Heavy Fishing May Lead To Tuna Fishery Closure In Pacific

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PNA fishing day limit could be reached in October in RMI

By Giff Johnson

MAJURO, Marshall Islands (Marianas Variety, May 6, 2013) – Heavy tuna fishing during the first five months of the year could force closure of lucrative fishing grounds in the western and central Pacific by late 2013, a leading fisheries official predicted Friday.

The eight-member Parties to the Nauru Agreement, or PNA, which control waters where 70 percent of the Pacific’s skipjack tuna is caught, have set a limit on days for fishing in 2013.

PNA limits fishing days to manage the resource sustainably and maintain the price of tuna on the world market.

Based on fishing trends during the first part of this year, Marshall Islands fisheries Director Glen Joseph predicts, "PNA will likely be out of fishing days by October. Some parties will have to close their EEZs (exclusive economic zones)."

It won’t be the first time — in 2011, the Solomon Islands closed its lucrative ocean zone to fishing when it ran out of days, and only reopened after purchasing additional days from other PNA members. PNA manages the skipjack industry through a "vessel day scheme," which divides the days among the members. By agreement, when one country reaches its limit it is supposed to close its fishing grounds unless it trades for extra days from another PNA country.

The relatively new scheme worked in 2011, with several PNA members trading days to both maintain fishing and the limit set on fishing days. Last year, however, Kiribati broke from the pack to sell days beyond its limit. Kiribati received a slap on the wrist at PNA’s annual meeting in April, where all eight members — including Kiribati — signed an agreement recommitting all members to abide by fishing limits.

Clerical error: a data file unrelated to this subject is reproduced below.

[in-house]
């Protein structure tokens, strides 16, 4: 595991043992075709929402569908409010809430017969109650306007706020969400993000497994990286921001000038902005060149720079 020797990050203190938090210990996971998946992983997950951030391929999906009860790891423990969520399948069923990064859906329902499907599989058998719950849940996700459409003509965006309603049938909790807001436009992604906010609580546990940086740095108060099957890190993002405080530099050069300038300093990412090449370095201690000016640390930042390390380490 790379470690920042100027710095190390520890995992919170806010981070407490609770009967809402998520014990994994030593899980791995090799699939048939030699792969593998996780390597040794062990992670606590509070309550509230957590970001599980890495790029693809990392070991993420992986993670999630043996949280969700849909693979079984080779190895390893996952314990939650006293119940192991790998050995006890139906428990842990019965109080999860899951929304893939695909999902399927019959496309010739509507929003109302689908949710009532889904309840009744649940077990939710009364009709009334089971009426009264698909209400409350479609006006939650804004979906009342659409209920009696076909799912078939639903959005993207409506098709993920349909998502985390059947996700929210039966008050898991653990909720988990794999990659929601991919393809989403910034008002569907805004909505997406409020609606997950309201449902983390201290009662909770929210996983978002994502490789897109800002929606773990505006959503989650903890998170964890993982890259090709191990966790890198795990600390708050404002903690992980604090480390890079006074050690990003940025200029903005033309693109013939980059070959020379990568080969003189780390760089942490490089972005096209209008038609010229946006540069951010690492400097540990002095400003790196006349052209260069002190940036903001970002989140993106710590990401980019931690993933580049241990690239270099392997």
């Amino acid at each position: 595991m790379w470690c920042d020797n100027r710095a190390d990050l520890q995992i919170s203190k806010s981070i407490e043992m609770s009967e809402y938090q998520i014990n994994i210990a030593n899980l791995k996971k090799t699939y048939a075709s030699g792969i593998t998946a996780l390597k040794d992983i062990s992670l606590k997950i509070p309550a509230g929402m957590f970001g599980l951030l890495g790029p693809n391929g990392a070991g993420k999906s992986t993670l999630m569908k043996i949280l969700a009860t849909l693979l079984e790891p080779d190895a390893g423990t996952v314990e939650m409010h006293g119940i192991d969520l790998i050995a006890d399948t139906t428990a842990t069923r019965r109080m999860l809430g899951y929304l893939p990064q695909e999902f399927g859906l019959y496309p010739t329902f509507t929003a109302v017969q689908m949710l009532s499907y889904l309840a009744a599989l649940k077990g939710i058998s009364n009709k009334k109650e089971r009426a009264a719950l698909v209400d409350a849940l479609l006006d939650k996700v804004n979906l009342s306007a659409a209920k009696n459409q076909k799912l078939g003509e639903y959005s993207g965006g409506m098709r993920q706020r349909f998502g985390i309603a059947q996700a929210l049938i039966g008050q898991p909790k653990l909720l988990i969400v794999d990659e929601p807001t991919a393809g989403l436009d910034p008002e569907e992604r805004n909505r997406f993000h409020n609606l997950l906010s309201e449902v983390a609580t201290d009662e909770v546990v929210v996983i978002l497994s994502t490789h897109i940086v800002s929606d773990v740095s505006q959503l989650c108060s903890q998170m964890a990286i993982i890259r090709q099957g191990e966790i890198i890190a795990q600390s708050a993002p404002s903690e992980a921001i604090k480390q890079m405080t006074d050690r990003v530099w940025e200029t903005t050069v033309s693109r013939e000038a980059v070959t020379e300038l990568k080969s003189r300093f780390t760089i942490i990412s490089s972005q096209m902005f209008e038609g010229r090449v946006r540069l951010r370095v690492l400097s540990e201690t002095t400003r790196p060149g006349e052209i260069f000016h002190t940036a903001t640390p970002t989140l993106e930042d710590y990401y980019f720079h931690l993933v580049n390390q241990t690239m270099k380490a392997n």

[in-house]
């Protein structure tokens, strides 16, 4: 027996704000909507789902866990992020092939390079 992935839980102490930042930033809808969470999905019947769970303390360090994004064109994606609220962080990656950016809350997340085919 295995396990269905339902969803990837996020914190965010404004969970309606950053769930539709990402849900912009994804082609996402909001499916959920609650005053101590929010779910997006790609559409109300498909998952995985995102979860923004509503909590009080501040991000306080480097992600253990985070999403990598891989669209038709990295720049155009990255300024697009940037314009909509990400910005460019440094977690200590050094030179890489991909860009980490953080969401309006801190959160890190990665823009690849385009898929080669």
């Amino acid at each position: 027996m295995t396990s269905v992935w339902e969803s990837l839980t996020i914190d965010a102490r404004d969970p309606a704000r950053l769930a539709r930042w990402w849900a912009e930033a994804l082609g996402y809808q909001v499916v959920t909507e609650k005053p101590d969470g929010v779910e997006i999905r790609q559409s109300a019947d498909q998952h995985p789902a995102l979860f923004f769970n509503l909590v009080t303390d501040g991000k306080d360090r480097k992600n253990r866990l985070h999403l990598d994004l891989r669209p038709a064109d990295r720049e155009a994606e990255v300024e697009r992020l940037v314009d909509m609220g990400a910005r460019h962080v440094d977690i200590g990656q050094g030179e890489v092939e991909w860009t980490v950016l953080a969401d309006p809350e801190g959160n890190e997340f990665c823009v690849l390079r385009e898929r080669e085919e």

Pressure from American, Asian and European fishing fleets for fishing days will be intense.

But, said Joseph, if commercial fishermen use up their allotted days in the first six-to-eight months of the year, there may be no fishing days left and the boats will have to halt fishing.

"It is the nature of the situation," Joseph said. "We’ve agreed to apply limits and we have to maintain these limits — not only for the integrity of the VDS, but also for the compliance that is expected of us in the region and by the international community."

He confirmed that decisions about opening and closing fishing zones is "a sovereign issue for each island. But we have to meet the agreed-to requirements."

PNA is comprised of Papua New Guinea, the Solomon Islands, Nauru, Palau, the Federated States of Micronesia, the Marshall Islands, Kiribati and Tuvalu. The PNA area accounts for 50 percent of the world’s skipjack tuna catch, giving PNA leverage it has used over the past three years to nearly triple the fishing day-fees paid by distant water fishing nations for access to the region.

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